Writing a dissertation requires creative skill and rigour in equal measure. While we encourage innovative approaches to research and writing, and offer you an opportunity to include a practice-based element in your submission, there are certain criteria all students must follow. Some of these are hard to define, such as originality or the quality of your writing. Others, however, have clear outlines. It is very important, for example, that you add footnotes to quotations and reference your source; and that your work adopts a structure that is clear and that supports your argument. Your tutors will help you with this, but it is important that you familiarise yourself with the culture, standards and rules of writing in an academic context.
We have developed a very useful online tool that will answer many of your questions and clearly sets out what a dissertation should look like, how to do research, how to make a bibliography etc. Follow the link on the left to ‘CASS Writing’ and start reading.
Your work should be easy to handle:
Your work should be easy to read:
Your work should be easy to reference:
Your work should be well organized; it needs form and structure to help give it meaning:
The form or structure of a text can most easily be understood as its sections or parts (e.g. beginning, middle, and end). You can make the structure of your sections more or less obvious to suit the type of assignment, for example:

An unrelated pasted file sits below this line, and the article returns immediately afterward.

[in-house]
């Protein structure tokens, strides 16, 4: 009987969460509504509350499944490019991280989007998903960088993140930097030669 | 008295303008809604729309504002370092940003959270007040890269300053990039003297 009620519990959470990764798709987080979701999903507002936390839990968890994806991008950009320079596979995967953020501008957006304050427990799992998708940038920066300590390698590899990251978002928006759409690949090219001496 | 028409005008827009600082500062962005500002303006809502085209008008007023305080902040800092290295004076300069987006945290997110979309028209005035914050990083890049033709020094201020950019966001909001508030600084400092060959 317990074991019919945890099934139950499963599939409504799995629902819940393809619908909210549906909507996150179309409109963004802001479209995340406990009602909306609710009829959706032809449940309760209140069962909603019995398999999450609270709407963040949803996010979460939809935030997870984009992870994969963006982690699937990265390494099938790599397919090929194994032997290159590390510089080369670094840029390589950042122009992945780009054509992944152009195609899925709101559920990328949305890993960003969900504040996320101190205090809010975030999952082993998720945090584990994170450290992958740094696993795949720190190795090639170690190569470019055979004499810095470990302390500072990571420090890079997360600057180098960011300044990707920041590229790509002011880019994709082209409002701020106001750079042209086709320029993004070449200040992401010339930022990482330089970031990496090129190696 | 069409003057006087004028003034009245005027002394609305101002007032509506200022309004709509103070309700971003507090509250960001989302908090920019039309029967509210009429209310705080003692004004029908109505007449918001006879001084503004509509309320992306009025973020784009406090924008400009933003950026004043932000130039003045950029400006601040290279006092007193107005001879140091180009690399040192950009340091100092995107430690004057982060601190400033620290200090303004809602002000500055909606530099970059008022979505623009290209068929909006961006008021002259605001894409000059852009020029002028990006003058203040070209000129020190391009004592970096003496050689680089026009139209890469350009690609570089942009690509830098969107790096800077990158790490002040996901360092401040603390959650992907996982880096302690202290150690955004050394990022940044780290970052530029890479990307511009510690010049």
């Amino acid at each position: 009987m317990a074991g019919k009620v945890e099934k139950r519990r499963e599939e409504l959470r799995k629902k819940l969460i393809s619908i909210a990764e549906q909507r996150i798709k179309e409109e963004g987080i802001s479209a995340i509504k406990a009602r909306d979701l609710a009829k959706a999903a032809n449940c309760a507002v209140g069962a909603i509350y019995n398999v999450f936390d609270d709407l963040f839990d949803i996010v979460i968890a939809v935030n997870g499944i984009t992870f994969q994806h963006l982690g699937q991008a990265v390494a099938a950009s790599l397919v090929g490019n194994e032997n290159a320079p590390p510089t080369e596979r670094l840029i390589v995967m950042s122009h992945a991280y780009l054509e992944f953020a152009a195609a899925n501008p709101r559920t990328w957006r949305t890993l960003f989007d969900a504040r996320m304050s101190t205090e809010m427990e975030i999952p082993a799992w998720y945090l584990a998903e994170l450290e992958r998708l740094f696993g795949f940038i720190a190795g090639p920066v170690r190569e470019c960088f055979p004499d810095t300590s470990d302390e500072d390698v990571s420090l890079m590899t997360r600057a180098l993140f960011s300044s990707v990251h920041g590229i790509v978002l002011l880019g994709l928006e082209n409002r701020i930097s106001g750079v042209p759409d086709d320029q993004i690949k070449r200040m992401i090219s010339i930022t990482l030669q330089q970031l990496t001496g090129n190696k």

Contents Page (table of contents)
The Dissertation (because it is a longer, more complex piece of work) needs a table of contents:
List of Illustrations
The Dissertations (because it is a longer, more complex and formal piece of work) will need a List of Illustrations.
The Bibliography should be after your Conclusion. It is designed to be a one-stop location where the reader can see the published and unpublished sources you have used to research your assignment. All CCS submissions MUST include a full Bibliography thats lists all the sources you have used. If your submission does not have a bibliography it will be deemed ‘incomplete’.
You MUST detail your use of sources at the exact point of use in your writing. It makes a map for your reader and demonstrates your academic honesty and respect for the integrity of other people’s work as well as your own.
Footnotes have two purposes:
They state the source for your material – ideas, information, facts, theories, explanations. Footnotes can also be used to provide additional information to the main text such as clarifications, comment, further examples. This type of additional information should only be included if you believe it is helpful for the reader.
Remember, although there is an overlap of information, you need to include both footnotes and a bibliography. This is because they serve different purposes: footnotes demonstrate use of evidence at the relevant point in your text; bibliographies provide a summary list of your sources.